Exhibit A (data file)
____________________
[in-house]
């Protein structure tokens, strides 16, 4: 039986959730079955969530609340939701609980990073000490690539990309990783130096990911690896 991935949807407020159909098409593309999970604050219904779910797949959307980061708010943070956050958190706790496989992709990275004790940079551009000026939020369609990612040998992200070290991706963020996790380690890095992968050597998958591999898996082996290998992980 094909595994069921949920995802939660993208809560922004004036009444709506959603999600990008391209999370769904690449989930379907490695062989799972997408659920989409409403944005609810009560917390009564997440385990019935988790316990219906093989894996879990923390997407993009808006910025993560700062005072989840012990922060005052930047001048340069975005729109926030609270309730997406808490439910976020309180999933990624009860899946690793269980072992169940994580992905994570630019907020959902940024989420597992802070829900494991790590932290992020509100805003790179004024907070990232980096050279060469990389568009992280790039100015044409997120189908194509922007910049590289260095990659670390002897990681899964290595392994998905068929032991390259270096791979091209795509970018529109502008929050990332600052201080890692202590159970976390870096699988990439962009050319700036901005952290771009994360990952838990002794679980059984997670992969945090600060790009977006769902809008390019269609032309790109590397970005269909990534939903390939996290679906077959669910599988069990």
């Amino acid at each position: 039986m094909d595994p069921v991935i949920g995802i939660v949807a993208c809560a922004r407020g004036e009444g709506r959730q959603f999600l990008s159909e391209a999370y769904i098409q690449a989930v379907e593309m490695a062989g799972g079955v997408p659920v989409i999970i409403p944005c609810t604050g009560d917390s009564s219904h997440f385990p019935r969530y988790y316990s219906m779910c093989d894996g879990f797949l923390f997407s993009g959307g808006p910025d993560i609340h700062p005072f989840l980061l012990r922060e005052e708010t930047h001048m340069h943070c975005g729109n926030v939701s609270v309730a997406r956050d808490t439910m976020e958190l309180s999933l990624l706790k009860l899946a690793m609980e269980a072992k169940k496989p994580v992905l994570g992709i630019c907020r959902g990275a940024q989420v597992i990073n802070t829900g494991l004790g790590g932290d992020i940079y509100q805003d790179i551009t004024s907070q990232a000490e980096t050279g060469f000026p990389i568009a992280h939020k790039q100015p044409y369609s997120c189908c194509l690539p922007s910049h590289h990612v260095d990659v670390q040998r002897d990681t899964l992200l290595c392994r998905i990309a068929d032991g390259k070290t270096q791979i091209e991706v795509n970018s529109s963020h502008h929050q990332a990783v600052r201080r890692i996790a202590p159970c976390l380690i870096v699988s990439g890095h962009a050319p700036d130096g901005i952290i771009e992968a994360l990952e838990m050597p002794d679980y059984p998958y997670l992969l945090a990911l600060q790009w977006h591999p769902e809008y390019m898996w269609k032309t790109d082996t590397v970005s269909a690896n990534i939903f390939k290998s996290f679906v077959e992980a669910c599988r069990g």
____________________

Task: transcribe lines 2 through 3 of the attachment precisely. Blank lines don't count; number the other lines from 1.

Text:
């Protein structure tokens, strides 16, 4: 039986959730079955969530609340939701609980990073000490690539990309990783130096990911690896 991935949807407020159909098409593309999970604050219904779910797949959307980061708010943070956050958190706790496989992709990275004790940079551009000026939020369609990612040998992200070290991706963020996790380690890095992968050597998958591999898996082996290998992980 094909595994069921949920995802939660993208809560922004004036009444709506959603999600990008391209999370769904690449989930379907490695062989799972997408659920989409409403944005609810009560917390009564997440385990019935988790316990219906093989894996879990923390997407993009808006910025993560700062005072989840012990922060005052930047001048340069975005729109926030609270309730997406808490439910976020309180999933990624009860899946690793269980072992169940994580992905994570630019907020959902940024989420597992802070829900494991790590932290992020509100805003790179004024907070990232980096050279060469990389568009992280790039100015044409997120189908194509922007910049590289260095990659670390002897990681899964290595392994998905068929032991390259270096791979091209795509970018529109502008929050990332600052201080890692202590159970976390870096699988990439962009050319700036901005952290771009994360990952838990002794679980059984997670992969945090600060790009977006769902809008390019269609032309790109590397970005269909990534939903390939996290679906077959669910599988069990």
């Amino acid at each position: 039986m094909d595994p069921v991935i949920g995802i939660v949807a993208c809560a922004r407020g004036e009444g709506r959730q959603f999600l990008s159909e391209a999370y769904i098409q690449a989930v379907e593309m490695a062989g799972g079955v997408p659920v989409i999970i409403p944005c609810t604050g009560d917390s009564s219904h997440f385990p019935r969530y988790y316990s219906m779910c093989d894996g879990f797949l923390f997407s993009g959307g808006p910025d993560i609340h700062p005072f989840l980061l012990r922060e005052e708010t930047h001048m340069h943070c975005g729109n926030v939701s609270v309730a997406r956050d808490t439910m976020e958190l309180s999933l990624l706790k009860l899946a690793m609980e269980a072992k169940k496989p994580v992905l994570g992709i630019c907020r959902g990275a940024q989420v597992i990073n802070t829900g494991l004790g790590g932290d992020i940079y509100q805003d790179i551009t004024s907070q990232a000490e980096t050279g060469f000026p990389i568009a992280h939020k790039q100015p044409y369609s997120c189908c194509l690539p922007s910049h590289h990612v260095d990659v670390q040998r002897d990681t899964l992200l290595c392994r998905i990309a068929d032991g390259k070290t270096q791979i091209e991706v795509n970018s529109s963020h502008h929050q990332a990783v600052r201080r890692i996790a202590p159970c976390l380690i870096v699988s990439g890095h962009a050319p700036d130096g901005i952290i771009e992968a994360l990952e838990m050597p002794d679980y059984p998958y997670l992969l945090a990911l600060q790009w977006h591999p769902e809008y390019m898996w269609k032309t790109d082996t590397v970005s269909a690896n990534i939903f390939k290998s996290f679906v077959e992980a669910c599988r069990g």